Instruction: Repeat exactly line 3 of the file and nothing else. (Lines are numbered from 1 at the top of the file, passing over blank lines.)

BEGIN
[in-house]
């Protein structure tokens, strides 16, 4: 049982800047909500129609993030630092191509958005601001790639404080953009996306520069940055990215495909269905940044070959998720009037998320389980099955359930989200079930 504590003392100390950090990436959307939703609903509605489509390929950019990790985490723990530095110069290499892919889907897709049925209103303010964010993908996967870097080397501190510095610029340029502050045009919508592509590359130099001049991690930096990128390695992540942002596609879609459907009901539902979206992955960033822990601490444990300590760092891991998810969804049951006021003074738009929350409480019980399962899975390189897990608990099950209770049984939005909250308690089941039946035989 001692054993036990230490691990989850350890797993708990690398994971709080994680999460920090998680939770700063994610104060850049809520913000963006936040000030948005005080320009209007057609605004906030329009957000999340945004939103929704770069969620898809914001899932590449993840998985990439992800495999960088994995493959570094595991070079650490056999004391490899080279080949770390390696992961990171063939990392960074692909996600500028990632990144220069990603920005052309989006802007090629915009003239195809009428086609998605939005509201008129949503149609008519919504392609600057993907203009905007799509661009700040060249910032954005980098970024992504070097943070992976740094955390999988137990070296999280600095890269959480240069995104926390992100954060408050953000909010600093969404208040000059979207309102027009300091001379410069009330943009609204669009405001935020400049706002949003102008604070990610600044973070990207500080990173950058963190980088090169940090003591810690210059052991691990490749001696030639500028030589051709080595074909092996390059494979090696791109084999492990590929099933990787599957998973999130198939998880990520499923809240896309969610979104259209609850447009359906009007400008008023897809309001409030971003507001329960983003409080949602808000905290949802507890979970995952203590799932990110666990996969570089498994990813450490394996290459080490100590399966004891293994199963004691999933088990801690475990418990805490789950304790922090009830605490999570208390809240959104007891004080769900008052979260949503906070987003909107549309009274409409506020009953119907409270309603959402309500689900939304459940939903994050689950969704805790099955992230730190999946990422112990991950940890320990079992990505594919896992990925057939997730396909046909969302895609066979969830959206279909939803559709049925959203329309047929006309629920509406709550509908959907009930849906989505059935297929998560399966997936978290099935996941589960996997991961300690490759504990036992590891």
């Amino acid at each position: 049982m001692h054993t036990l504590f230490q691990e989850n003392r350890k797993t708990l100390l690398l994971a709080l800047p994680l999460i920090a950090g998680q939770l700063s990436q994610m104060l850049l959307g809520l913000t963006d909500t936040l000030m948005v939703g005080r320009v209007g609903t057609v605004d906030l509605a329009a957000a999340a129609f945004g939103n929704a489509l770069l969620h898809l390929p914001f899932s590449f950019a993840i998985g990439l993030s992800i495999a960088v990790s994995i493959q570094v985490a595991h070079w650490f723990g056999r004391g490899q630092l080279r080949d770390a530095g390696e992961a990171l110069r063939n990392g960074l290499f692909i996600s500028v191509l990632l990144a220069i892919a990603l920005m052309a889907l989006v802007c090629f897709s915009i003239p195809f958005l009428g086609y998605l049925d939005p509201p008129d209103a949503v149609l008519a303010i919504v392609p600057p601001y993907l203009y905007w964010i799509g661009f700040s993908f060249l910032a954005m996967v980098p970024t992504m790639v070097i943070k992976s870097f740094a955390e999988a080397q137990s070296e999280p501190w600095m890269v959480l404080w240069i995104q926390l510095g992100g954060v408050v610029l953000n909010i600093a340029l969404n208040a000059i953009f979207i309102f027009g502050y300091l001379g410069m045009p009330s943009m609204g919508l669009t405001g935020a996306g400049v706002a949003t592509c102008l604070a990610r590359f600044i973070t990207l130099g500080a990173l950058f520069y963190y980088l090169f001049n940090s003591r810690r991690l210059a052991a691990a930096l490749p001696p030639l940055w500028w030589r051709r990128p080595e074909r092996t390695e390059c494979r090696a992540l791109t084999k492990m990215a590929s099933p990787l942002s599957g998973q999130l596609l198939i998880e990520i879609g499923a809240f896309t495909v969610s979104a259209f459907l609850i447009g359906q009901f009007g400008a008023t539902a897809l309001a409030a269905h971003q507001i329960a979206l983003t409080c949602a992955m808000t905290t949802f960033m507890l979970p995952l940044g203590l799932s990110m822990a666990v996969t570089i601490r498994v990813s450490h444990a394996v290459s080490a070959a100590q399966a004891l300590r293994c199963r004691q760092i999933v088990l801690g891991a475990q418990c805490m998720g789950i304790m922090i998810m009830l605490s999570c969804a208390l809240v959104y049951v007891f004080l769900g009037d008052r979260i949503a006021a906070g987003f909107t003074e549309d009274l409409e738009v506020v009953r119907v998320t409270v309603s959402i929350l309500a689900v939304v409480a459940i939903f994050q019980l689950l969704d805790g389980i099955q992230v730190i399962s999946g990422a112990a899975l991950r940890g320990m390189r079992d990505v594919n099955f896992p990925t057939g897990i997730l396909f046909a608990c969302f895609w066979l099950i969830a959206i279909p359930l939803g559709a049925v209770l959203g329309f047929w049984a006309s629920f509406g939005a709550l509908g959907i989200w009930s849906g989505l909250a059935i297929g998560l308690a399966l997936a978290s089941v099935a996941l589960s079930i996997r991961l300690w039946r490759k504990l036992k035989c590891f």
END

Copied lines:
């Amino acid at each position: 049982m001692h054993t036990l504590f230490q691990e989850n003392r350890k797993t708990l100390l690398l994971a709080l800047p994680l999460i920090a950090g998680q939770l700063s990436q994610m104060l850049l959307g809520l913000t963006d909500t936040l000030m948005v939703g005080r320009v209007g609903t057609v605004d906030l509605a329009a957000a999340a129609f945004g939103n929704a489509l770069l969620h898809l390929p914001f899932s590449f950019a993840i998985g990439l993030s992800i495999a960088v990790s994995i493959q570094v985490a595991h070079w650490f723990g056999r004391g490899q630092l080279r080949d770390a530095g390696e992961a990171l110069r063939n990392g960074l290499f692909i996600s500028v191509l990632l990144a220069i892919a990603l920005m052309a889907l989006v802007c090629f897709s915009i003239p195809f958005l009428g086609y998605l049925d939005p509201p008129d209103a949503v149609l008519a303010i919504v392609p600057p601001y993907l203009y905007w964010i799509g661009f700040s993908f060249l910032a954005m996967v980098p970024t992504m790639v070097i943070k992976s870097f740094a955390e999988a080397q137990s070296e999280p501190w600095m890269v959480l404080w240069i995104q926390l510095g992100g954060v408050v610029l953000n909010i600093a340029l969404n208040a000059i953009f979207i309102f027009g502050y300091l001379g410069m045009p009330s943009m609204g919508l669009t405001g935020a996306g400049v706002a949003t592509c102008l604070a990610r590359f600044i973070t990207l130099g500080a990173l950058f520069y963190y980088l090169f001049n940090s003591r810690r991690l210059a052991a691990a930096l490749p001696p030639l940055w500028w030589r051709r990128p080595e074909r092996t390695e390059c494979r090696a992540l791109t084999k492990m990215a590929s099933p990787l942002s599957g998973q999130l596609l198939i998880e990520i879609g499923a809240f896309t495909v969610s979104a259209f459907l609850i447009g359906q009901f009007g400008a008023t539902a897809l309001a409030a269905h971003q507001i329960a979206l983003t409080c949602a992955m808000t905290t949802f960033m507890l979970p995952l940044g203590l799932s990110m822990a666990v996969t570089i601490r498994v990813s450490h444990a394996v290459s080490a070959a100590q399966a004891l300590r293994c199963r004691q760092i999933v088990l801690g891991a475990q418990c805490m998720g789950i304790m922090i998810m009830l605490s999570c969804a208390l809240v959104y049951v007891f004080l769900g009037d008052r979260i949503a006021a906070g987003f909107t003074e549309d009274l409409e738009v506020v009953r119907v998320t409270v309603s959402i929350l309500a689900v939304v409480a459940i939903f994050q019980l689950l969704d805790g389980i099955q992230v730190i399962s999946g990422a112990a899975l991950r940890g320990m390189r079992d990505v594919n099955f896992p990925t057939g897990i997730l396909f046909a608990c969302f895609w066979l099950i969830a959206i279909p359930l939803g559709a049925v209770l959203g329309f047929w049984a006309s629920f509406g939005a709550l509908g959907i989200w009930s849906g989505l909250a059935i297929g998560l308690a399966l997936a978290s089941v099935a996941l589960s079930i996997r991961l300690w039946r490759k504990l036992k035989c590891f």